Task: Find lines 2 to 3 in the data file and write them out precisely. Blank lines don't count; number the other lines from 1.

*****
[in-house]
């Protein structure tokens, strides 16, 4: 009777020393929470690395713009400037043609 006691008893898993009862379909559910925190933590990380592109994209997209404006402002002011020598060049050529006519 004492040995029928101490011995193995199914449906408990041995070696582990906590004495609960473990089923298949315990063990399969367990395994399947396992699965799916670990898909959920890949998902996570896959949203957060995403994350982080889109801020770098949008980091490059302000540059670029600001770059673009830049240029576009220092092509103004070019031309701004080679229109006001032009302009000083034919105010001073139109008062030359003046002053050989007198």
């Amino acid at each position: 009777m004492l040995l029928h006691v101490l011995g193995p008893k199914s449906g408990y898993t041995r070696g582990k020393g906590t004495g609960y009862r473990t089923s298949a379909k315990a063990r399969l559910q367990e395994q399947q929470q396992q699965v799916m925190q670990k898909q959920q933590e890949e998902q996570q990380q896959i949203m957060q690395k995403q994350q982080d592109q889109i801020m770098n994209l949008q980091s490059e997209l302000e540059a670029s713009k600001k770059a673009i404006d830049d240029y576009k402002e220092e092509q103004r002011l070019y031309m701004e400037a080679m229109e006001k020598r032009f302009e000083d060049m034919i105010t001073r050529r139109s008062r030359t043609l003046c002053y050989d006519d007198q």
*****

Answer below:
């Protein structure tokens, strides 16, 4: 009777020393929470690395713009400037043609 006691008893898993009862379909559910925190933590990380592109994209997209404006402002002011020598060049050529006519 004492040995029928101490011995193995199914449906408990041995070696582990906590004495609960473990089923298949315990063990399969367990395994399947396992699965799916670990898909959920890949998902996570896959949203957060995403994350982080889109801020770098949008980091490059302000540059670029600001770059673009830049240029576009220092092509103004070019031309701004080679229109006001032009302009000083034919105010001073139109008062030359003046002053050989007198």
């Amino acid at each position: 009777m004492l040995l029928h006691v101490l011995g193995p008893k199914s449906g408990y898993t041995r070696g582990k020393g906590t004495g609960y009862r473990t089923s298949a379909k315990a063990r399969l559910q367990e395994q399947q929470q396992q699965v799916m925190q670990k898909q959920q933590e890949e998902q996570q990380q896959i949203m957060q690395k995403q994350q982080d592109q889109i801020m770098n994209l949008q980091s490059e997209l302000e540059a670029s713009k600001k770059a673009i404006d830049d240029y576009k402002e220092e092509q103004r002011l070019y031309m701004e400037a080679m229109e006001k020598r032009f302009e000083d060049m034919i105010t001073r050529r139109s008062r030359t043609l003046c002053y050989d006519d007198q």